Groundbreaking took place two years ago
Shovels broke ground at the northwest corner of Bay and Elm Streets, previously the site of a surface parking lot, on May 4, 2010. With its turquoise patterned glass exterior nearing completion, the Centre already occupies pride of place as a new Bay Street architectural gateway to Toronto’s steadily expanding Discovery District. The striking exterior colour isn’t the only building design feature catching the attention of passersby; so is the column of wave-shaped atrium spaces that rise on the tower’s east wall above Bay Street. Window and cladding installation on the curved rooms that project from the east facade commenced in late April, and will continue to distract pedestrians for several weeks. (I saw people nearly walk into each other last Friday as they watched construction workers maneuver curved glass panels into position high above the street.)
The SickKids tower was designed by Diamond Schmitt Architects Inc. in association with HDR Inc. The project’s building contractor is EllisDon Corporation. Construction of the tower is on schedule and on budget, with completion expected in the fall of 2013. A $200 million fundraising campaign for the project has reached 53% of its goal, raising $105 million so far.
Research ‘neighbourhoods’ occupy upper levels
The tower features 21 floors of research space, meeting rooms and workstations, with mechanical equipment occupying the top (22nd) level as well as the 7th floor. Six research “neighbourhoods” — brain & behaviour; organ systems & disease; patients, populations & policy; genetics & genomic medicine; cancer & stem cell biology; and molecules, cells & therapies) — will occupy the upper levels, and will be linked by shared spaces, connecting staircases and meeting rooms.
The ground floor features a soaring, airy lobby and a dramatic long staircase enclosed by 3-storey-tall glass walls along Bay and Elm Streets. Restaurants and retail shops also will be located on the main floor. The second level will house an amphitheatre along with flexible learning spaces and assessment rooms. The third level will have a tele-education facility, workstations and administrative offices. The building also has two levels of underground parking.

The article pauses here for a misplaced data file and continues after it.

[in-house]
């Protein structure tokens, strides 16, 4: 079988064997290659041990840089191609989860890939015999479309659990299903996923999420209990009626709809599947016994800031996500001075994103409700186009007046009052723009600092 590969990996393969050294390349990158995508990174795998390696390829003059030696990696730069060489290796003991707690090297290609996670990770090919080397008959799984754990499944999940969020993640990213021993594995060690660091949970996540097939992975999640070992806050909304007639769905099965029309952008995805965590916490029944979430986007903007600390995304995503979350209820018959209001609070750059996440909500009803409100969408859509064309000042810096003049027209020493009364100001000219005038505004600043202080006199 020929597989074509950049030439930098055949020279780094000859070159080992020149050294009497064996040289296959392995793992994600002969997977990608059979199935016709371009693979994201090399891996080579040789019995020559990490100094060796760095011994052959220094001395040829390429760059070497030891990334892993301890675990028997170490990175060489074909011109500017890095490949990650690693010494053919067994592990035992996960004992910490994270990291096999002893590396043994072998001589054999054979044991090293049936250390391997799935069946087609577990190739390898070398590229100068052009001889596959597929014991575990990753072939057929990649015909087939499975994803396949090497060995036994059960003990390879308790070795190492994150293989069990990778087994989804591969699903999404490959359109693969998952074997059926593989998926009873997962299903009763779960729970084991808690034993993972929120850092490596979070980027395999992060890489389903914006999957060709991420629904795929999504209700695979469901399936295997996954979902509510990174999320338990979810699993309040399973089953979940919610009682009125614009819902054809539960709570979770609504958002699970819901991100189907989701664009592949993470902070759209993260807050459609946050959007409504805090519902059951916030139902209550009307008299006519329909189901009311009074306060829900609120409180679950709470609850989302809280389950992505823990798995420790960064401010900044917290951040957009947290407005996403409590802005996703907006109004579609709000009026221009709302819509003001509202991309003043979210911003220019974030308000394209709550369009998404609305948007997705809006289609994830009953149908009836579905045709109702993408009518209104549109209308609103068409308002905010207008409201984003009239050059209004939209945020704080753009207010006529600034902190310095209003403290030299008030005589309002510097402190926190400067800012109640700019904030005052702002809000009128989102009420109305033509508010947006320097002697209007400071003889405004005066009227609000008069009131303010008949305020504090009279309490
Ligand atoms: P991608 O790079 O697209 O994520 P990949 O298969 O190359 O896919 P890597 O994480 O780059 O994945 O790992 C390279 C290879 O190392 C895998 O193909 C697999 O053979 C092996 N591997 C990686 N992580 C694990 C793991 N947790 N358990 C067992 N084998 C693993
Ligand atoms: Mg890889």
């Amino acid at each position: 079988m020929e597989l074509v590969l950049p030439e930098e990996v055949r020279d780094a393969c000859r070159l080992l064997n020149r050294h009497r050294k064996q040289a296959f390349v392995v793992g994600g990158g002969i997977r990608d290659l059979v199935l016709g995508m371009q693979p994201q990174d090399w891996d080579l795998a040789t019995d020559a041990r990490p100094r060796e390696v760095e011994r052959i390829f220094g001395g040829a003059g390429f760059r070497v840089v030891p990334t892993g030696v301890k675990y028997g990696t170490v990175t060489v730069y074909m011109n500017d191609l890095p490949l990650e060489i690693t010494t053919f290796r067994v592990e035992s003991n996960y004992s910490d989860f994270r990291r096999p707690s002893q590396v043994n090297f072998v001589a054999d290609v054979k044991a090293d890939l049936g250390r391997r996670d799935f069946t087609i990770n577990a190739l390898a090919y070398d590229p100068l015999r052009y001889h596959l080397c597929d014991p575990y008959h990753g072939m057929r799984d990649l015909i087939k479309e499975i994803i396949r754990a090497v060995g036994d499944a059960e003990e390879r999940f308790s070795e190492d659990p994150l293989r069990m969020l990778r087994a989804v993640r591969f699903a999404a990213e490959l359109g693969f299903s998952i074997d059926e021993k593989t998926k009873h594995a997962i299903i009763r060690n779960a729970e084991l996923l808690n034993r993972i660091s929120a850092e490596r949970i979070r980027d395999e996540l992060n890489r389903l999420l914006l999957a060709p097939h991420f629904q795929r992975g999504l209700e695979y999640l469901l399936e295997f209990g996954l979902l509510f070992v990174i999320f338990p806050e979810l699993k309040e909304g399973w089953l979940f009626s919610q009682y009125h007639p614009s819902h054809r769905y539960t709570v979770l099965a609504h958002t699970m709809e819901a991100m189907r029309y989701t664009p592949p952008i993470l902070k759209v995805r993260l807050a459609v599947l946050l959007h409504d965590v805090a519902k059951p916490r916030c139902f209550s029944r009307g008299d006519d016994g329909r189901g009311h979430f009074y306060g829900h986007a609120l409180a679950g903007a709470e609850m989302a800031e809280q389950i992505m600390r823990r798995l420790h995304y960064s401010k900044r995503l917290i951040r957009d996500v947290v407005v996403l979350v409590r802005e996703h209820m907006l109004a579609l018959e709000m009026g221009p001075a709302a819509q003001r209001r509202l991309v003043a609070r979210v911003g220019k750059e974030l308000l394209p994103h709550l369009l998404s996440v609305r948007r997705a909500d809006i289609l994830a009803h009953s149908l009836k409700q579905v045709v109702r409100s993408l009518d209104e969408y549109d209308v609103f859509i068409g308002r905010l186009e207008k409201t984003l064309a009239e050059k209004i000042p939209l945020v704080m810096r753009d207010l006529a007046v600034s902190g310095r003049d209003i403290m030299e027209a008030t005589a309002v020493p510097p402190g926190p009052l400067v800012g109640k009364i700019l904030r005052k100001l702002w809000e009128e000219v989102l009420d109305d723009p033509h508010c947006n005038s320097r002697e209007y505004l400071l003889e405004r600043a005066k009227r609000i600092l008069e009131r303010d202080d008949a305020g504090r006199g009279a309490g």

Below is a series of photos, provided courtesy of SickKids, that show how construction to date compares with artistic renderings of the building. Those are followed by several of my own pics showing window installation on one of the atrium spaces. Additional renderings, along with extensive information about the tower project and fundraising campaign, can be viewed on the SickKids Centre for Research and Learning website.
This SickKids photo shows construction progress on the tower …
This SickKids photo shows how the building’s main entrance, located at the northwest corner of Bay and Elm Streets …
… is shaping into the appearance depicted in this artistic rendering
This SickKids photo shows the Centre’s 250-seat auditorium …
… which should look like this rendering when complete
This SickKids photo shows progress on the lower-level atrium …
… which will boast this bright, airy interior when finished
April 29 2012: Window and cladding installation on the lower atrium
April 29 2012: Higher atrium spaces await their windows and cladding
April 29 2012: Glass has been installed on one-third of the S-shaped lower atrium
April 29 2012: A closer view of the newly-installed curved windows
April 29 2012: Street-level view of the column of curved atria
May 4 2012: The lower atrium is now fully closed in
Afternoon sunshine glints off the atrium windows as a pane of glass is maneuvered into position for installation on the next level up
May 4 2012: A construction crew prepares to install a glass pane …
… being lowered into position by a construction crane
May 4 2012: This zoom view shows how the atrium projects above the sidewalk from the building’s east facade
May 4 2012: A construction worker is surrounded by the atrium’s sweeping curves
May 4 2012: The SickKids tower, viewed from the Bay & Dundas intersection